"Zero emissions? People always seem to gloss over the fact that the nice clean electricity was generated from a dirty old coal fired power plant."
What planet are you on. The majority of UK power plants are using Natural Gas not to mention the UK's Nuclear Power Plants. Well I suspect you are posting from the US or China, the worst polluters on our planet.


How much will this truck cost?
I could imagine a fuelcell truck like this costing a couple of million. Actually, they probably wouldn't be able to have enough pickup.

Harvey D.


You are correct.

We are 98% hydro-electric in our region but all our city buses and trucks are diesel and/or gasoline. Our electric city buses and trolleys were sold years ago to make room for dirty diesel buses.

TNT units could help to correct past mistakes but the will is not there yet and people prefer cheaper transport even if it pollutes more. We (Canada) have enough oil and natural gaz for decades and almost nobody wants to pay higher prices for cleaner transport vehicles.

Mass rail, bus and subway transportaion is subsidized at up to 80%, mainly with a 10 cents/Liter fuel tax, and users are still complaining. Most users would refuse to pay one more cent a day for cleaner electric mass transport vehicles.

Most people, specially those using mass transport means, don't realize that dirty old diesel city buses and trucks are a source of GHG and harnmful fine particules. They blame SUVs and luxury cars that they can't afford to buy.

A new Hydro project (Eastmain Rupert River) could reduce GHG by 8 million tonnes/year by supplying clean electricity to Ontario. Pro-Coal fired + natural gaz power plants lobbies have managed to block this project for more than 10 years. It's amazing what money can do against environment.

The same thing will most probably happened against electric city buses and trucks.

Rafael Seidl

George -

(a) this is a straight BEV, no fuel cell in sight.
(b) a couple of million per unit would be way too steep for a for-profit commercial operator.
(c) the article doesn't say if the drivetrain features a mechanical transmission to further improve low-speed acceleration. In general, electric motors deliver a lot of low-end torque anyhow.

Harvey D. -

the UK's domestic oil & gas production are in decline. Domestic coal production was uncompetitive, which is why Margaret Thatcher shut it down. Tony Blair is advocating a return to nuclear power as running a pipeline for Russian gas across the channel is just as difficult/expensive as setting up an LNG infrastructure.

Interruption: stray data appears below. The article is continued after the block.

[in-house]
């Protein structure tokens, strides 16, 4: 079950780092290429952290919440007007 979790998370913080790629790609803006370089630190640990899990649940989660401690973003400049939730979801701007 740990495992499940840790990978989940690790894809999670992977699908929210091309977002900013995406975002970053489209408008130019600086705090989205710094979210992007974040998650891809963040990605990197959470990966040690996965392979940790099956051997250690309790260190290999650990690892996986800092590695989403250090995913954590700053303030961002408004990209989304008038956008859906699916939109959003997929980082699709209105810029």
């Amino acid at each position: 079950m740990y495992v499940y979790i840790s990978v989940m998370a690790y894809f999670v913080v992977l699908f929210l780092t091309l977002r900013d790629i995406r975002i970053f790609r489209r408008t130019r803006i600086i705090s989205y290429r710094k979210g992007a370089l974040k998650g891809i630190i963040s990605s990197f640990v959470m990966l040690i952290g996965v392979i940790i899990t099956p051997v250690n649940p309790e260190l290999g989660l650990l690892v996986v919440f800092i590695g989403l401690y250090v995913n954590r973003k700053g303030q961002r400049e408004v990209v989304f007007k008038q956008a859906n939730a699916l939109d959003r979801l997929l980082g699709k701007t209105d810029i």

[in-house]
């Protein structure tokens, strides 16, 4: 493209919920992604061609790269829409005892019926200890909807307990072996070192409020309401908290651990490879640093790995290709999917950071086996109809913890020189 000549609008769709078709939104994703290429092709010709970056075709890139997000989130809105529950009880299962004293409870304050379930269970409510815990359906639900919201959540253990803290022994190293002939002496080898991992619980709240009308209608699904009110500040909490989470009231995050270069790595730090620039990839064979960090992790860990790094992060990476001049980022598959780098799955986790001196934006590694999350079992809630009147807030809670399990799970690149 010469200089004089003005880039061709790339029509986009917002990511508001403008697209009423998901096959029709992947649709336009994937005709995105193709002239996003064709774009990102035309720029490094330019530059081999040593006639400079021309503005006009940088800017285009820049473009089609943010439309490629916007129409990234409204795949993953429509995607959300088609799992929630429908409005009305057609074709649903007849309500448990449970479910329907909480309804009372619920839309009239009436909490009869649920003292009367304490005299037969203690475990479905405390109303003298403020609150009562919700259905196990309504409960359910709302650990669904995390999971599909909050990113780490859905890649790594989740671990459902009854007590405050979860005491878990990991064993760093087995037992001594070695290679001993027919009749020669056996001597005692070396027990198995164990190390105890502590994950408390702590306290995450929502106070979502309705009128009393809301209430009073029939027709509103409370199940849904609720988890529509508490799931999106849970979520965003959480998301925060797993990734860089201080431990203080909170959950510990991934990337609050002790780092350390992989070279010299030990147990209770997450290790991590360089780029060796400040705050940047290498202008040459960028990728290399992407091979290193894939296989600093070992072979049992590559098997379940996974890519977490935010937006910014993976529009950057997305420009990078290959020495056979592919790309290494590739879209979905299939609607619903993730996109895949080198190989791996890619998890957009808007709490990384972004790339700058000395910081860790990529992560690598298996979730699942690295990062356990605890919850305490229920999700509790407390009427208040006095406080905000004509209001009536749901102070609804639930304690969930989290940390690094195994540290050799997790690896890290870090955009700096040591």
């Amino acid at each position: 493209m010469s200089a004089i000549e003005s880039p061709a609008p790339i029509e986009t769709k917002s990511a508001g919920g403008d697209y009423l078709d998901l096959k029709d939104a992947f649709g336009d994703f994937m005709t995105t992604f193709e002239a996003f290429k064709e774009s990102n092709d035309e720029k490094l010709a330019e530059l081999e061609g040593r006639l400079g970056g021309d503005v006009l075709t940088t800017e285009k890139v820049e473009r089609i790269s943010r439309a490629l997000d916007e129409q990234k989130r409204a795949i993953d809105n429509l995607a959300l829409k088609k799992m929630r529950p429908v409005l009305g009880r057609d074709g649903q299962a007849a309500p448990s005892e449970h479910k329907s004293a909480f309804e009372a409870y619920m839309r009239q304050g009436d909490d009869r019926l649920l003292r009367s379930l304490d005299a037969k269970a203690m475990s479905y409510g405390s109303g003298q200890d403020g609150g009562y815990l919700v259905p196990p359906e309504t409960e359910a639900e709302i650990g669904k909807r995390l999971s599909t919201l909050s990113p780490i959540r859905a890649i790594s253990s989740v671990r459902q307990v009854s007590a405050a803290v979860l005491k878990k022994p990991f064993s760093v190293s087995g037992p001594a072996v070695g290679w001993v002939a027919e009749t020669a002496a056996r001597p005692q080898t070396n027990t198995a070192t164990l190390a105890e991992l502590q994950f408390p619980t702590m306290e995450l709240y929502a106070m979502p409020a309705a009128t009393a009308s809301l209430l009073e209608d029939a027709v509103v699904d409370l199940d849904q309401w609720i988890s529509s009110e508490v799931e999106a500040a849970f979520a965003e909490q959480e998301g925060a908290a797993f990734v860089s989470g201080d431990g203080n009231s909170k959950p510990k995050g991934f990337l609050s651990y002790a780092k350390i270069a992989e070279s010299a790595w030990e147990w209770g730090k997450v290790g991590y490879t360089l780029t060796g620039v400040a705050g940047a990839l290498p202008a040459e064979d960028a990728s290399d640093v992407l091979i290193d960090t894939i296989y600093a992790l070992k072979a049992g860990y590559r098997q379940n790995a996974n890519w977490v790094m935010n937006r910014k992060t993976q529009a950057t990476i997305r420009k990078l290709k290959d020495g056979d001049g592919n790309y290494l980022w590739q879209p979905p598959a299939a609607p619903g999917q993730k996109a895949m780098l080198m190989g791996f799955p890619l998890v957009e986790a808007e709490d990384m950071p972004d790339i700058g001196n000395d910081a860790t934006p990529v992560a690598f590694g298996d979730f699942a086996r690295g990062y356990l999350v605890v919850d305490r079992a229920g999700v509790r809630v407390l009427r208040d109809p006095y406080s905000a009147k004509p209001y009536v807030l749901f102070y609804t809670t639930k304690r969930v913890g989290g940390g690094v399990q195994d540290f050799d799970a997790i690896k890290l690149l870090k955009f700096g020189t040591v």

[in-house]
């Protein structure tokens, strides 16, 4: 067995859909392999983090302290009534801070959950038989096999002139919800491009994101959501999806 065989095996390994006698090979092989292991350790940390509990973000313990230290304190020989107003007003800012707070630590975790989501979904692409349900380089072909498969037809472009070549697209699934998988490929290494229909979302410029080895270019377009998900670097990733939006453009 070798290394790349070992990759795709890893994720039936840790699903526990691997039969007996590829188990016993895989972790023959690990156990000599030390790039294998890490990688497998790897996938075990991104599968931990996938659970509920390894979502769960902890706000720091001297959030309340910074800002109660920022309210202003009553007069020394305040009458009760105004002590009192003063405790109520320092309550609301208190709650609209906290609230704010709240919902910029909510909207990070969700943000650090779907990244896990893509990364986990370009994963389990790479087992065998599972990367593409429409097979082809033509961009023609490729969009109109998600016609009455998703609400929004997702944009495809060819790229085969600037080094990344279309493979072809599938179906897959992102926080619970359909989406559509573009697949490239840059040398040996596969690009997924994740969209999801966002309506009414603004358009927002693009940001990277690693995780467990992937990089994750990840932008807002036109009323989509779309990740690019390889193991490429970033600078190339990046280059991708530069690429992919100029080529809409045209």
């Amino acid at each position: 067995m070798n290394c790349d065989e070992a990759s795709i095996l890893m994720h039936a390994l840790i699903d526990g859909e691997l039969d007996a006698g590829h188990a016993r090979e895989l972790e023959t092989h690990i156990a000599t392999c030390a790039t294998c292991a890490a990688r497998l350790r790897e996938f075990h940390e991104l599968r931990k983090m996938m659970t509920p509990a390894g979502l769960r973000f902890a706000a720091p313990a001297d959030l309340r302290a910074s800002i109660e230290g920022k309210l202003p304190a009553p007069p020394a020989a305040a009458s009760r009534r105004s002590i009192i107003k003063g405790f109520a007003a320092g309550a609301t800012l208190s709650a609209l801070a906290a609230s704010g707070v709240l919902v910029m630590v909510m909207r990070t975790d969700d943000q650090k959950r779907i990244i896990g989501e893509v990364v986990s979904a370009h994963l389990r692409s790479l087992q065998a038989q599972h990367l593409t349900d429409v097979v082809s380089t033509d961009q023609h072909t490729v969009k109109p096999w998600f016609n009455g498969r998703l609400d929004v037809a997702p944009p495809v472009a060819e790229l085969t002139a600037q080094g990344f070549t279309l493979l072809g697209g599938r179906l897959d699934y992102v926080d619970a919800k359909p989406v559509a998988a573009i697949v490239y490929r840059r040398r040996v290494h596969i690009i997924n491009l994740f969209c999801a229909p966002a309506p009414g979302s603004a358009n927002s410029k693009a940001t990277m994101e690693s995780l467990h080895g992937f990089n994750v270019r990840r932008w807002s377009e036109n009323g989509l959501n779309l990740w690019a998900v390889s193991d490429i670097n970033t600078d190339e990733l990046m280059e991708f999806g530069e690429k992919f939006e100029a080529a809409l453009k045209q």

I am a relitivly new viewer of this website, and I appoligize if this has been coverd.

What are we going to do with all of the batteries we are proposing to manufacture for eletric and hybrid viechiles?


"I am a relitivly new viewer of this website, and I appoligize if this has been coverd.

What are we going to do with all of the batteries we are proposing to manufacture for eletric and hybrid viechiles?"

Put them in electric and hybrid vehicles. You answered your own question.



They are gold mines for recyclers. No less then 90% of recycling is anticipated (for NiMh probably 99%)


As a UK resident, coal appears to be increasing as a percentage of our overall grid power use as it is relatively cheap compared to gas at the moment. As for what to do with the used batteries, I would think they could be used as a less intense energy stogage solution for excess wind power or wave power even after they lose their usefulness in a vehicle based application. they could then be recycled after 4 to 5 years. If we had a turn over of 1 million hybrid battery packs per year, each with a useful 8 - 10KWhrs storage capacity, that would be a pontentially vast overall storage potential. Cheers Jim.

Harvey D.


Does England have many other choices? Russian gaz will also run out within a few decades. Local bio-mass is limited by the land mass available.

Beside wind, waves, and solar; nuclear may be the next best approach for local energy production. A mix of all four + sources may ensure enough energy for a few centuries.

Our region of Canada has about 40000 megawatt of hydro power installed and the potential for another 40000 mw. Coupled with wind power, at up to 40%, those two clean, sustainable power sources could peak at about 130 000 +/- megawatt or about 6 + times our current electrical energy consumption. This would be more than enough for 3 PHEVs or EVs per family + 10 000 electric city buses + 100 000 electrci city trucks etc.


Harvey D.

Thank you for your comments. The Major of London Ken Livingston is getting tough on SUV city polluters, by means of increasing the London congestion charge to British Pounds 25.00 a journey, and gradually introduces more environmentally friendly Hybrid or Hydrogen powerd buses for public transport. I'm afraid, taxing people for polluting the planet is the only way fwd.


To Harvey D:

I used to live in Quebec for four years. Although the summer time air was of much better quality than that experienced here in Southern Ontario, where I now reside, it was air quality in the winter in Quebec that is a problem. Many people burn wood in the winter. I know! In our former neighbourhood, everyone used a wood stove. I lived on the second floor of a duplex, at 'chimney level' and it was at times just terrible. Suffering from asthma made matters worse. And all the plastic that you could smell being burned was not good either.